I responded that I thought it was ironic that a customer service department that was supposedly closed would refer me to another department that is supposedly closed. To me, a resolution at this point would no longer be sufficient. An apology was in order.

Tip 3: Don't silo your operations to the point that nobody knows what they are doing.

While I was musing on Twitter that I wondered how many tweets it would take before Budget realized its customer service issue was becoming a crisis communication scenario (about 30 tweets, in case you were wondering), my cell phone rang. It was Budget's customer service department.

The representative told me that they had recently decided to extend their customer service hours. Obviously, somebody forget to tell their social media team.

He asked me to detail the experience, because other than the note his manager gave him to call me, he had no knowledge of my grievance. I started over, being mindful not to allow a rant to overshadow a resolution.

At that point, he assured me that it was Budget's policy to inform the customer of any damage at the point of drop off. He said that although he had no access to claims records, he would advocate my issue on Monday (today) by noon. He gave me his direct number.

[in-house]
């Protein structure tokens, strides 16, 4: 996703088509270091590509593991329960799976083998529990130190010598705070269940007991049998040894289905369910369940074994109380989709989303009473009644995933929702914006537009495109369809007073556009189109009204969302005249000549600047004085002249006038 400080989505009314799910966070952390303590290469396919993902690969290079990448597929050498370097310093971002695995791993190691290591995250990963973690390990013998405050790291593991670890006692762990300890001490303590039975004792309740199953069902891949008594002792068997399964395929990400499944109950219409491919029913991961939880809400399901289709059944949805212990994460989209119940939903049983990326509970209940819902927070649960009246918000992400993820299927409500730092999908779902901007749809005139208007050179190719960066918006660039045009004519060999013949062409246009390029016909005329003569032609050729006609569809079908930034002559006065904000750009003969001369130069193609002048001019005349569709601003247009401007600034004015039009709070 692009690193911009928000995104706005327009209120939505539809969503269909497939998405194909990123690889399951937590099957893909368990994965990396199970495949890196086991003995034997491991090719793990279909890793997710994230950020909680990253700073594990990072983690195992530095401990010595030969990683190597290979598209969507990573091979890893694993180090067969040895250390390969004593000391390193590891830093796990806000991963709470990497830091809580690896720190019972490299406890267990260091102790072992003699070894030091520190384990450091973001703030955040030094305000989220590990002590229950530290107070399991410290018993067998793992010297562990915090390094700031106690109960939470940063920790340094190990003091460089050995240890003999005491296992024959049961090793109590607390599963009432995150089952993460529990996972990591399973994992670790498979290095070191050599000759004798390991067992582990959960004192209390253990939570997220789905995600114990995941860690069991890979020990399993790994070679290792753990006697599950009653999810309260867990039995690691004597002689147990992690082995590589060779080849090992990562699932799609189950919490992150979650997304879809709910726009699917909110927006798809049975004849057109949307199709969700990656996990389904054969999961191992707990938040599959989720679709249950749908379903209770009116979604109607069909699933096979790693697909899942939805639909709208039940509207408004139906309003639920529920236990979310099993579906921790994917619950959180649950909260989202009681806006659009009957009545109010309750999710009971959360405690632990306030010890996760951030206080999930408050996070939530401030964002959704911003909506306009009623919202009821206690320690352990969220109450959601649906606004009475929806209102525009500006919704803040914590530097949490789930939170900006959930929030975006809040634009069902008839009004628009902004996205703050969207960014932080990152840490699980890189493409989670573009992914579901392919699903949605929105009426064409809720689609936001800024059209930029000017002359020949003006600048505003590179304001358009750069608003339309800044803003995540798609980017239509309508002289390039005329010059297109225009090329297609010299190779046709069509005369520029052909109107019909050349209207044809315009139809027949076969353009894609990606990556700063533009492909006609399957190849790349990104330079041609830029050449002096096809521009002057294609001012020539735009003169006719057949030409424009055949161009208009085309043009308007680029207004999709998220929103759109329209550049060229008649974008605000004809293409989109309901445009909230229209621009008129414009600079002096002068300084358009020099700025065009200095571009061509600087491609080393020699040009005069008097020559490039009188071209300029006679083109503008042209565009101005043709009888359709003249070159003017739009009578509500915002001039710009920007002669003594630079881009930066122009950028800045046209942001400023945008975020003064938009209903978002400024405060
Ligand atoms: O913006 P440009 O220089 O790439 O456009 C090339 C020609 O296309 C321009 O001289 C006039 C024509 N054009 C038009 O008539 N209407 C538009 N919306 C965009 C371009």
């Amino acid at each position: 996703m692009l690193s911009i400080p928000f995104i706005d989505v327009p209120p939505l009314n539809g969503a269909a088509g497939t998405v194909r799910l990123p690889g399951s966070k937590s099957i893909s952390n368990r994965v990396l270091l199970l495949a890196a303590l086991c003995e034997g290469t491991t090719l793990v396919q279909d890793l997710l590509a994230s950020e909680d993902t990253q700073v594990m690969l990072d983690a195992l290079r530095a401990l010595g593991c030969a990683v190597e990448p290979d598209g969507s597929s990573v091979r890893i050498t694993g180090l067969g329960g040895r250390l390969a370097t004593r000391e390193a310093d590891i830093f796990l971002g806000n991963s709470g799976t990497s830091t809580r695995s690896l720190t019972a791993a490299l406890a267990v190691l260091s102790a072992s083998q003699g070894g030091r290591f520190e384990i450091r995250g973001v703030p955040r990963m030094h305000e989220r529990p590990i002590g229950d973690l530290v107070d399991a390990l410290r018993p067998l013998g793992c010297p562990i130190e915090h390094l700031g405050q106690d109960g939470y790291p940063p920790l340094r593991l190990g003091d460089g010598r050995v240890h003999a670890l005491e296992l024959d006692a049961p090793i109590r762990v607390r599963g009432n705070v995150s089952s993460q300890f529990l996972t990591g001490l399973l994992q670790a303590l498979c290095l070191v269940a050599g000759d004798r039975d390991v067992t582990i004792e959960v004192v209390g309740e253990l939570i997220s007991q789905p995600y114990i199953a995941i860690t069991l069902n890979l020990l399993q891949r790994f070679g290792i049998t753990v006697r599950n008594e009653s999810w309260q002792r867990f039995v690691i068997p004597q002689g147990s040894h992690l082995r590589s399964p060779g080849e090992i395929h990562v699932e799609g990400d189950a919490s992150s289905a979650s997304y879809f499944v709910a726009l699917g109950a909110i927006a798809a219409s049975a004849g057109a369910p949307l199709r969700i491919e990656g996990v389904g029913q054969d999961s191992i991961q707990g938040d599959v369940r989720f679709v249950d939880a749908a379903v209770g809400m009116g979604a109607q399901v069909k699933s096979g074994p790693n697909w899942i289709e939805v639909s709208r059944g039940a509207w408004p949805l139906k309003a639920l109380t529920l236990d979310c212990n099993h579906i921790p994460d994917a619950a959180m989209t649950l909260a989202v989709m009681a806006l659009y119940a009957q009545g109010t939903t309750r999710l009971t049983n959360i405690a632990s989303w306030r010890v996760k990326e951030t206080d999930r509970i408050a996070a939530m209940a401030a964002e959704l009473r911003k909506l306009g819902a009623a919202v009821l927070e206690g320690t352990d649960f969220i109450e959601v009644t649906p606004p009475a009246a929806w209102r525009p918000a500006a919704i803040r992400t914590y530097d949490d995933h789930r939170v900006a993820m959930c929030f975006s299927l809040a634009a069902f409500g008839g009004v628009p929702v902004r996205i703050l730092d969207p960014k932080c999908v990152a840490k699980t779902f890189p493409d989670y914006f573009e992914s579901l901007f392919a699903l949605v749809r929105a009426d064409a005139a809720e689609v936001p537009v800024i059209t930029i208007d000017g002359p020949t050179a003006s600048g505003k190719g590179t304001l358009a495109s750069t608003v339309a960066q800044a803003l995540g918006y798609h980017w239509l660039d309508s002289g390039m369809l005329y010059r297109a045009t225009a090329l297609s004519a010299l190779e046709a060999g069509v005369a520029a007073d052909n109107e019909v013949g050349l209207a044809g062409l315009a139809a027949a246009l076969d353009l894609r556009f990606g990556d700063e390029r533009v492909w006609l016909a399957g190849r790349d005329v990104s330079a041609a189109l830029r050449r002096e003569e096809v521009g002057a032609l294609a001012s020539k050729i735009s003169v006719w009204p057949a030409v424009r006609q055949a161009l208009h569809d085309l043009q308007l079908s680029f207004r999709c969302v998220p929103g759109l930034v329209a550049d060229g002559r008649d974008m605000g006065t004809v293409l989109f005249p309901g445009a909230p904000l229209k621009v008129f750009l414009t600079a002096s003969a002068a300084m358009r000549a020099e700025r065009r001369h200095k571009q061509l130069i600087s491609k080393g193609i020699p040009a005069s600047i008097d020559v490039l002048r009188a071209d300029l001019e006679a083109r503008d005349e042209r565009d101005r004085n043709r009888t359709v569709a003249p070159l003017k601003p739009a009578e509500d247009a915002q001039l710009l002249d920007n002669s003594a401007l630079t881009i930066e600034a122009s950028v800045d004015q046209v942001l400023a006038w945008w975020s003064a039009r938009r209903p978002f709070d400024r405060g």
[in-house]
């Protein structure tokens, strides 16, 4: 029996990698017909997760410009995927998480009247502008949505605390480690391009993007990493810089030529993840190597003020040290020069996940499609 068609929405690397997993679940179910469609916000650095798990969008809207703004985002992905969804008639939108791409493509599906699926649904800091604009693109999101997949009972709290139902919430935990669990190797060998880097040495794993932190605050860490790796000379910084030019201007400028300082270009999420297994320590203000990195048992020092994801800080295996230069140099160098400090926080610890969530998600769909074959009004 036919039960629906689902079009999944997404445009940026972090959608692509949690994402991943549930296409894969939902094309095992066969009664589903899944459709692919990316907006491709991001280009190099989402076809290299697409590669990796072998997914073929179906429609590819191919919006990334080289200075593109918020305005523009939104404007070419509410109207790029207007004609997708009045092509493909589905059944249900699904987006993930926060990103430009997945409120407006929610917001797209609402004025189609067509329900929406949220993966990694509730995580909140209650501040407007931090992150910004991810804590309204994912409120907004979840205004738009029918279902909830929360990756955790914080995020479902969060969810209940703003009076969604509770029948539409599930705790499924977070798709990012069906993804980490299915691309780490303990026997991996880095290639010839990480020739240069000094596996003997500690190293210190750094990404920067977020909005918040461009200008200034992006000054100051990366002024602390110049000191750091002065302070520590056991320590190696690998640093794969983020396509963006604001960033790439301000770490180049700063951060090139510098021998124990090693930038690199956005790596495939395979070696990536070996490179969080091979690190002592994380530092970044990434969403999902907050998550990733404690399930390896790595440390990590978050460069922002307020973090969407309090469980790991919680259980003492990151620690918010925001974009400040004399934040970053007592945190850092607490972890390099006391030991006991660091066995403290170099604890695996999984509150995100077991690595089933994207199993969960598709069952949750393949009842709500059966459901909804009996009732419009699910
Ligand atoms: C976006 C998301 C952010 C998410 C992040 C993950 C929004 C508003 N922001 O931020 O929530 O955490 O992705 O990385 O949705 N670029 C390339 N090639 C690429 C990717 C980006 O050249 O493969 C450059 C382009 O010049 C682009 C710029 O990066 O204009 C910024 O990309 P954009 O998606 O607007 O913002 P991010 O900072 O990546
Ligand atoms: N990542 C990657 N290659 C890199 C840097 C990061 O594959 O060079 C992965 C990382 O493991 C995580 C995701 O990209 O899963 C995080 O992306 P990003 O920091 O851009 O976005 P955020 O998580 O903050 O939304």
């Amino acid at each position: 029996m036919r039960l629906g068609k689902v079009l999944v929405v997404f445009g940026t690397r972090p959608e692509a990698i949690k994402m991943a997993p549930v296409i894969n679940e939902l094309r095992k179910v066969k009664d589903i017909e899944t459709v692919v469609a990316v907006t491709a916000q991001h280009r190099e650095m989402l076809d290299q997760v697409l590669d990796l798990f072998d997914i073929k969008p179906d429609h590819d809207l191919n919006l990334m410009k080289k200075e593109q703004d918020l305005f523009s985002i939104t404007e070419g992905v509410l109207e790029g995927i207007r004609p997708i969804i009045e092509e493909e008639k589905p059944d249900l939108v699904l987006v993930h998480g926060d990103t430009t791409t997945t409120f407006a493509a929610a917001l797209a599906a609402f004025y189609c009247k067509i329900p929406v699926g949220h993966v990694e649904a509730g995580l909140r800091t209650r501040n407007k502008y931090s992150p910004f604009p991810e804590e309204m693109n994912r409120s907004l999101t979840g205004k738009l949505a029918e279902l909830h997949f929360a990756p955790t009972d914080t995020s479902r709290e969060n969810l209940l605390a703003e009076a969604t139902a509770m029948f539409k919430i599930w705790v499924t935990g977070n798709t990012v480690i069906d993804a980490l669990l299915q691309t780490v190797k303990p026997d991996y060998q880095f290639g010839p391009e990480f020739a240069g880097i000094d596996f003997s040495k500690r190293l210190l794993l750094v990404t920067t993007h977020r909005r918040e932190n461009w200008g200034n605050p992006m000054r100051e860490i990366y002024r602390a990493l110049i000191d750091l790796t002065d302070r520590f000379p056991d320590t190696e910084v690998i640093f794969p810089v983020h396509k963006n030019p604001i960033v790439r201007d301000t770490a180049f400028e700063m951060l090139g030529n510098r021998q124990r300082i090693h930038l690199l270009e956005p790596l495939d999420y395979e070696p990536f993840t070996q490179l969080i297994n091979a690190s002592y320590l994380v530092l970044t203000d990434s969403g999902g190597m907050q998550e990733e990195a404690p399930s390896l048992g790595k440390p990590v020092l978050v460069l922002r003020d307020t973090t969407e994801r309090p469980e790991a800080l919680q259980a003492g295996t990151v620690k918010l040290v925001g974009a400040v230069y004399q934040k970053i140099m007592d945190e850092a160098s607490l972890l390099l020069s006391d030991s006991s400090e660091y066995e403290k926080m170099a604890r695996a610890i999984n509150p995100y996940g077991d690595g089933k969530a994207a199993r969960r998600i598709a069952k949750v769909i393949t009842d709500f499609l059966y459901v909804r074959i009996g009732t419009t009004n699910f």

BudgetWhile I wasn't really satisfied, I could accept his course of action.

About a half hour later, customer service emailed me, saying they would gladly provide a formal apology letter and would like to also include a customer service certificate. I told this second representative, who identified himself as an Avis customer service representative on the second email (same person, different company), that if a customer service certificate is a discount, I would still be leery of renting from a company that claims an accident when no accident occurred, three weeks afterward.